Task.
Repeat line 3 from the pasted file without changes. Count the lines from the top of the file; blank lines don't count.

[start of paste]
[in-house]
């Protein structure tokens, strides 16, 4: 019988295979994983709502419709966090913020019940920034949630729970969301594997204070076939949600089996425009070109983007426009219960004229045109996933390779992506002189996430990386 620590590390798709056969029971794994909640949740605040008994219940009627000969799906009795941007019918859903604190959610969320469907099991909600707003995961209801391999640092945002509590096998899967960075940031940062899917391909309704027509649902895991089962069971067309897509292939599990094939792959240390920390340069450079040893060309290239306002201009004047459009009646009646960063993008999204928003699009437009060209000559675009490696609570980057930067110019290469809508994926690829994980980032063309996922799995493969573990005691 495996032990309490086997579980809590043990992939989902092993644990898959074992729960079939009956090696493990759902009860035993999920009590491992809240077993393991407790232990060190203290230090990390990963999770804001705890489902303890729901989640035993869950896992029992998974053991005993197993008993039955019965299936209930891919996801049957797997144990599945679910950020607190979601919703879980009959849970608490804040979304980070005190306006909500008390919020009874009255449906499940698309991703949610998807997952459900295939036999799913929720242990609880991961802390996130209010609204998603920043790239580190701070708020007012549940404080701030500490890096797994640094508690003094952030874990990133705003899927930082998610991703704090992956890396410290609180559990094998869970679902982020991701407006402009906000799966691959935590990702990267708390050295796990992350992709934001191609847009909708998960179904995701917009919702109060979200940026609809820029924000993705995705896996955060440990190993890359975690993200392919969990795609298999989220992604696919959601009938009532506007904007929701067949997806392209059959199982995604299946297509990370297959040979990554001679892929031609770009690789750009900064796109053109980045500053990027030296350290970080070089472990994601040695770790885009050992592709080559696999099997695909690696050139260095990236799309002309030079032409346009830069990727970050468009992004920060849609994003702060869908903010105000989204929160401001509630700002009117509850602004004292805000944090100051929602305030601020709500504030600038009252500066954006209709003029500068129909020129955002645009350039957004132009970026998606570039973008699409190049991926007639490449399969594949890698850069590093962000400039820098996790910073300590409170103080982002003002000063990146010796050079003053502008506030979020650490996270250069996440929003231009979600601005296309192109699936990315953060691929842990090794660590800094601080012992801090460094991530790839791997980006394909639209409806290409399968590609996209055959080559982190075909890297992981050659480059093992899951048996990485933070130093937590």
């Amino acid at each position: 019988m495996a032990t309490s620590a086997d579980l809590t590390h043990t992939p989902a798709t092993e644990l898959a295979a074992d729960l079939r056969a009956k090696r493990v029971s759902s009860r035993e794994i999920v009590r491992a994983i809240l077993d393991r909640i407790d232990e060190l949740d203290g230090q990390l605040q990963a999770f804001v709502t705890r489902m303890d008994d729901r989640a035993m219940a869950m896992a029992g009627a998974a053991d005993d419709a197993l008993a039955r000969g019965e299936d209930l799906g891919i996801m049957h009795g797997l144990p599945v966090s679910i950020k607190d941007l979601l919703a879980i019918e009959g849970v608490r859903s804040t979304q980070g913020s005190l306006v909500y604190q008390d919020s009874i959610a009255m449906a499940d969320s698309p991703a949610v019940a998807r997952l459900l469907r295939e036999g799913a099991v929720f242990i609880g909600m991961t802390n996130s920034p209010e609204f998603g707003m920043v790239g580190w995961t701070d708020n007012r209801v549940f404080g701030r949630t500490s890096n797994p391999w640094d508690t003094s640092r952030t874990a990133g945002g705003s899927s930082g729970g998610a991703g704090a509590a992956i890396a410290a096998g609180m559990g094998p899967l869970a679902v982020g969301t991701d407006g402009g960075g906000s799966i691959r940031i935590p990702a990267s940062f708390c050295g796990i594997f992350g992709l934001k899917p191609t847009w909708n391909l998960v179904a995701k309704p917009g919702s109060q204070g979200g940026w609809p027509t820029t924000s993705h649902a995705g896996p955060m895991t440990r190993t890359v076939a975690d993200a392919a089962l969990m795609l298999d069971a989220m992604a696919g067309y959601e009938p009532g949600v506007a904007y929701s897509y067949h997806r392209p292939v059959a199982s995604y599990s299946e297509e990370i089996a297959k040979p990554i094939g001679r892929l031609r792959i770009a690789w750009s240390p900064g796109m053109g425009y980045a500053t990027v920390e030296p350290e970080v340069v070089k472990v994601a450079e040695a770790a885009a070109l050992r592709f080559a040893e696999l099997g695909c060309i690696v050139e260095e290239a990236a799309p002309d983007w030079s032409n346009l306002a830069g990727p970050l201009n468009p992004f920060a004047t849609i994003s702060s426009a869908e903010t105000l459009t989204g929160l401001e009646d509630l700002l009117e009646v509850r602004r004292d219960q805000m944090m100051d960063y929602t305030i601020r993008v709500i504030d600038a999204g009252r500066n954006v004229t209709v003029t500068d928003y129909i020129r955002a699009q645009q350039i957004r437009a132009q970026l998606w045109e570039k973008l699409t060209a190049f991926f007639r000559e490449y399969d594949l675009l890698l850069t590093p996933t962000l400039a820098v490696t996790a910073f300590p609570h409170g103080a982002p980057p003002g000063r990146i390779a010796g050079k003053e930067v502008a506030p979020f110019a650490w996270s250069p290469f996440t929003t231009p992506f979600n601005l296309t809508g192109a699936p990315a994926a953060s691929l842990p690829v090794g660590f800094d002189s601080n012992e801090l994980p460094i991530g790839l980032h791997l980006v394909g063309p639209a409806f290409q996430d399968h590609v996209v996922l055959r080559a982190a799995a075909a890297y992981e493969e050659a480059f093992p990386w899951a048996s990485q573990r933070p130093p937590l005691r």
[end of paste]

């Amino acid at each position: 019988m495996a032990t309490s620590a086997d579980l809590t590390h043990t992939p989902a798709t092993e644990l898959a295979a074992d729960l079939r056969a009956k090696r493990v029971s759902s009860r035993e794994i999920v009590r491992a994983i809240l077993d393991r909640i407790d232990e060190l949740d203290g230090q990390l605040q990963a999770f804001v709502t705890r489902m303890d008994d729901r989640a035993m219940a869950m896992a029992g009627a998974a053991d005993d419709a197993l008993a039955r000969g019965e299936d209930l799906g891919i996801m049957h009795g797997l144990p599945v966090s679910i950020k607190d941007l979601l919703a879980i019918e009959g849970v608490r859903s804040t979304q980070g913020s005190l306006v909500y604190q008390d919020s009874i959610a009255m449906a499940d969320s698309p991703a949610v019940a998807r997952l459900l469907r295939e036999g799913a099991v929720f242990i609880g909600m991961t802390n996130s920034p209010e609204f998603g707003m920043v790239g580190w995961t701070d708020n007012r209801v549940f404080g701030r949630t500490s890096n797994p391999w640094d508690t003094s640092r952030t874990a990133g945002g705003s899927s930082g729970g998610a991703g704090a509590a992956i890396a410290a096998g609180m559990g094998p899967l869970a679902v982020g969301t991701d407006g402009g960075g906000s799966i691959r940031i935590p990702a990267s940062f708390c050295g796990i594997f992350g992709l934001k899917p191609t847009w909708n391909l998960v179904a995701k309704p917009g919702s109060q204070g979200g940026w609809p027509t820029t924000s993705h649902a995705g896996p955060m895991t440990r190993t890359v076939a975690d993200a392919a089962l969990m795609l298999d069971a989220m992604a696919g067309y959601e009938p009532g949600v506007a904007y929701s897509y067949h997806r392209p292939v059959a199982s995604y599990s299946e297509e990370i089996a297959k040979p990554i094939g001679r892929l031609r792959i770009a690789w750009s240390p900064g796109m053109g425009y980045a500053t990027v920390e030296p350290e970080v340069v070089k472990v994601a450079e040695a770790a885009a070109l050992r592709f080559a040893e696999l099997g695909c060309i690696v050139e260095e290239a990236a799309p002309d983007w030079s032409n346009l306002a830069g990727p970050l201009n468009p992004f920060a004047t849609i994003s702060s426009a869908e903010t105000l459009t989204g929160l401001e009646d509630l700002l009117e009646v509850r602004r004292d219960q805000m944090m100051d960063y929602t305030i601020r993008v709500i504030d600038a999204g009252r500066n954006v004229t209709v003029t500068d928003y129909i020129r955002a699009q645009q350039i957004r437009a132009q970026l998606w045109e570039k973008l699409t060209a190049f991926f007639r000559e490449y399969d594949l675009l890698l850069t590093p996933t962000l400039a820098v490696t996790a910073f300590p609570h409170g103080a982002p980057p003002g000063r990146i390779a010796g050079k003053e930067v502008a506030p979020f110019a650490w996270s250069p290469f996440t929003t231009p992506f979600n601005l296309t809508g192109a699936p990315a994926a953060s691929l842990p690829v090794g660590f800094d002189s601080n012992e801090l994980p460094i991530g790839l980032h791997l980006v394909g063309p639209a409806f290409q996430d399968h590609v996209v996922l055959r080559a982190a799995a075909a890297y992981e493969e050659a480059f093992p990386w899951a048996s990485q573990r933070p130093p937590l005691r």